Parts of the Screen

The Windows screen consists of the Desktop, the Taskbar and windows. The Desktop contains some number of icons providing access to different functions. The Taskbar contains the Start button giving access to nearly everything on the system. Each program running on the system will be in a window. Windows consist of several parts: title bar, menu bar, scroll bars, etc. The Windows screen might look something like the following:

Click to enlarge, then close to return here.

Your desktop icons are usually down the left side of the screen as you see here. To activate any of these functions, simply double-click on them.

The Taskbar is normally across the bottom of your screen as you see above. At the left end of the Taskbar is the Start button which gives you access to all the programs available on your computer. To the right of the Start button, you'll see a button for each window you have on the desktop. On the right end of the Taskbar is the SysTray which will normally contain some number of icons in addition to the system time. If you pause the mouse on any icon on the Taskbar, the system will tell you something about it. For example, if you pause the mouse over the time, the system will tell you the day of the week and the date as well. If the Taskbar gets in your way, see Taskbar for a way of making it disappear.

Windows 98 and up add something neat to the Taskbar - Toolbars. If you right-click on the Taskbar (not on an icon), you'll see a context sensitive menu. The first item on this menu allows you control of the Toolbars you can have on your Taskbar. These Toolbars give you quick access to any function you want included simply by single-clicking on them.

Windows will take up some amount of your screen - perhaps even the entire screen depending on how the program has been instructed to run. For now, we will assume that programs run in a window as displayed above. The top line of a window is referred to as the Title Bar. On the left end of the Title Bar is the Control button familiar to people who have used an earlier version of Windows (3.0 or 3.1). Next is the name of the program running in the window along with possibly the file on which the program is working. On the right end of the Title Bar are three buttons. The right-most button has an "X" on it and will close the window if you click on it. The next button looks like a miniature window and will toggle the window between window and full screen. The third button looks like an underline and will minimize the window dropping it down to an icon on the Taskbar. The program is not closed, but is simply not taking up any space on the desktop any longer. After clicking on this button, you can get the window back by clicking on the appropriate button on the Taskbar.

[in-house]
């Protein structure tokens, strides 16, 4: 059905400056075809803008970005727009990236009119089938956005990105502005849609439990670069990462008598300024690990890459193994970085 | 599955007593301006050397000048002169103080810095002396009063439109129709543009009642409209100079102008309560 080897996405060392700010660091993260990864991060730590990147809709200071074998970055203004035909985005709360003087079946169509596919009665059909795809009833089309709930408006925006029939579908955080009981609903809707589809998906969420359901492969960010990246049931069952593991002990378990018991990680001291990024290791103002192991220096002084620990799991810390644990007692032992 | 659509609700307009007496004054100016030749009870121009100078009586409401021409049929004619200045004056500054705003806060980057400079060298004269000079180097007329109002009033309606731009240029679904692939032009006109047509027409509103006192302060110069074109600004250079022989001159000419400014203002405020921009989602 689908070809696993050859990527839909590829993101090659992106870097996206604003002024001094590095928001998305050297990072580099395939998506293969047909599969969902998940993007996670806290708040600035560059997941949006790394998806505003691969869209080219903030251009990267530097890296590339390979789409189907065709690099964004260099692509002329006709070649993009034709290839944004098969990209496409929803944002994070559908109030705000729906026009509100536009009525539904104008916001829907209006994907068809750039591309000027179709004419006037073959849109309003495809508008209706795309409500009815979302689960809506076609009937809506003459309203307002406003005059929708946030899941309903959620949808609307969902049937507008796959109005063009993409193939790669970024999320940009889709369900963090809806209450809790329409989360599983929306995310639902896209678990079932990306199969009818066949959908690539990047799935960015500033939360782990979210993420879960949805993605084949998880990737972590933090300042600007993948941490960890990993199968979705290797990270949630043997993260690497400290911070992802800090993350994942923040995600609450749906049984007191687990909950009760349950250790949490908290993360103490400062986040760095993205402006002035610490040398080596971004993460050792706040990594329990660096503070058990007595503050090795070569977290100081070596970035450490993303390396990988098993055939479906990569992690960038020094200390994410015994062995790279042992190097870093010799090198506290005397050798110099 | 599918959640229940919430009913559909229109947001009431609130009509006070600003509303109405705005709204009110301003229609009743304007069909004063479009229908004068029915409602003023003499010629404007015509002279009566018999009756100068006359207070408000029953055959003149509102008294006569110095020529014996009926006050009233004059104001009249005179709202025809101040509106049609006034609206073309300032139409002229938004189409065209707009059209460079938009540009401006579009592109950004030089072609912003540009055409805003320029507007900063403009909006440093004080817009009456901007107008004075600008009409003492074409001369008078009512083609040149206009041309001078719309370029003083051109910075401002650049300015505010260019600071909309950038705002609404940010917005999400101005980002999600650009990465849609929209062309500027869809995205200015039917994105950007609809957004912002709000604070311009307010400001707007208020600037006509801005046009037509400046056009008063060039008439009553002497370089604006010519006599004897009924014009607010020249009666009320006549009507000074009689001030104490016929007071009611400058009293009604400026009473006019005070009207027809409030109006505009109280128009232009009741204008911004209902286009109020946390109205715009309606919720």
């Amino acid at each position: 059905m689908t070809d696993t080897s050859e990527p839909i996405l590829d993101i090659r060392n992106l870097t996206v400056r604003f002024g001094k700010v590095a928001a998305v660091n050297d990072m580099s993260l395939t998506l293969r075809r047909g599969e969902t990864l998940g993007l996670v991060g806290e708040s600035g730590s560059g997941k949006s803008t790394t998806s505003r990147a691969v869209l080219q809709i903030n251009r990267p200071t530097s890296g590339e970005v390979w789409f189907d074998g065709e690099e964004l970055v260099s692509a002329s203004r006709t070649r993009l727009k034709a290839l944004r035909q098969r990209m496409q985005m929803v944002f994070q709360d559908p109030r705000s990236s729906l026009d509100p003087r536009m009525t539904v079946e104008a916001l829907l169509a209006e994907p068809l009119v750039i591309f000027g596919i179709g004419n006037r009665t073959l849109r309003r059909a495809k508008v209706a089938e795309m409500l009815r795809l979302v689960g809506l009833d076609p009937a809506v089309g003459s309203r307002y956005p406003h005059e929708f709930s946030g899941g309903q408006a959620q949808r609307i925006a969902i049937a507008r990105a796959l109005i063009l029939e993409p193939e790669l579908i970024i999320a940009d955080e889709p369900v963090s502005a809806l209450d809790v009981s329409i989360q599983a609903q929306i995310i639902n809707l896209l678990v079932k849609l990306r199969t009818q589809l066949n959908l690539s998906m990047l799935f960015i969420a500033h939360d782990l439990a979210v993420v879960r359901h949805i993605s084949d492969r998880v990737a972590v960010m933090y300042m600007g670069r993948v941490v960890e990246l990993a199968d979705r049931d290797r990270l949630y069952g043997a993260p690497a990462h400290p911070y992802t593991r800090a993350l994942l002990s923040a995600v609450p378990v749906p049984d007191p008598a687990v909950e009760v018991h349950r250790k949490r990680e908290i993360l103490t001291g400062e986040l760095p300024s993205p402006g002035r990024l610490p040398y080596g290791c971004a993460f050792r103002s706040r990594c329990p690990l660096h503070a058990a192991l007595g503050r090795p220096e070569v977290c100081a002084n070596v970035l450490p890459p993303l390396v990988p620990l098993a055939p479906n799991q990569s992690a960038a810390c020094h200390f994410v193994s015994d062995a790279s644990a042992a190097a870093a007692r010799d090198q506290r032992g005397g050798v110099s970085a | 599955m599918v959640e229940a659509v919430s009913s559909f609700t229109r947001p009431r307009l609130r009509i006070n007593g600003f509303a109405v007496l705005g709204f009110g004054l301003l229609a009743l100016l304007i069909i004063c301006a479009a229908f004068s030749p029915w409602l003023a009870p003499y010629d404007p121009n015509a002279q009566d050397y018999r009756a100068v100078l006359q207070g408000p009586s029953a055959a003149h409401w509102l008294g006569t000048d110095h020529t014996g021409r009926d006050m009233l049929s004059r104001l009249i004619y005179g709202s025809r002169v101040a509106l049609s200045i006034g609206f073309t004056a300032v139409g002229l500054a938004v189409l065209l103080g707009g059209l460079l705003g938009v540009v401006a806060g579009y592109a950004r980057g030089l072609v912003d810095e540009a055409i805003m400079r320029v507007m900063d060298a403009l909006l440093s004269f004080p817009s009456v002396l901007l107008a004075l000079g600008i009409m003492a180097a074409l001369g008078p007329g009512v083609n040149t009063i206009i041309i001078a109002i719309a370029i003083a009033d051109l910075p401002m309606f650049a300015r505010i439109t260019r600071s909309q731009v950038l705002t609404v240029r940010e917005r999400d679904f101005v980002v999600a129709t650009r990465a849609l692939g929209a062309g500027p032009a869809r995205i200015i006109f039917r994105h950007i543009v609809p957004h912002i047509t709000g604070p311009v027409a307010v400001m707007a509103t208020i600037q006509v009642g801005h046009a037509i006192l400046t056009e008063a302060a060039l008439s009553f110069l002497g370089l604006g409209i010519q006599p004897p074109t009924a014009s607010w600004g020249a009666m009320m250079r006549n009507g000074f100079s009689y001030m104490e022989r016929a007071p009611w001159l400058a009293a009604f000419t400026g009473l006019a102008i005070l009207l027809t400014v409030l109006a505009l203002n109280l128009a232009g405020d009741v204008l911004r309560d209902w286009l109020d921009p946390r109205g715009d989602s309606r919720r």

Under the Title Bar is the Menu Bar which will normally contain some number of items. Clicking on each of these will result in a menu of functions from which you can select. The content of the Menu Bar will depend on the program running in the window.

In the window above, there is one scroll bar - at the bottom of the left part of the window. A scroll bar may be down the right edge of a window or across the bottom of a window or both. The purpose of a scroll bar is to allow you to view information that won't fit in the window - you can scroll up or down, left or right to see the rest of the information. There are several ways in which you can use the scroll bar. First, there's an arrow on either end of the scroll bar that will move the information in that window one line at a time each time you click on it. Second, you can click on either side of the slide bar to scroll a screen at a time. Third, you can click and hold on the slide bar itself and drag it up or down (left or right) to see whatever part of the information you want to get to. All three methods of scrolling are useful depending on the situation.

The content of the remainder of the window will depend on the program running in the window.

 Hughes Glantzberg

Last Revised: 02/24/2005

Created by
The PC Help Desk
(Hughes Glantzberg)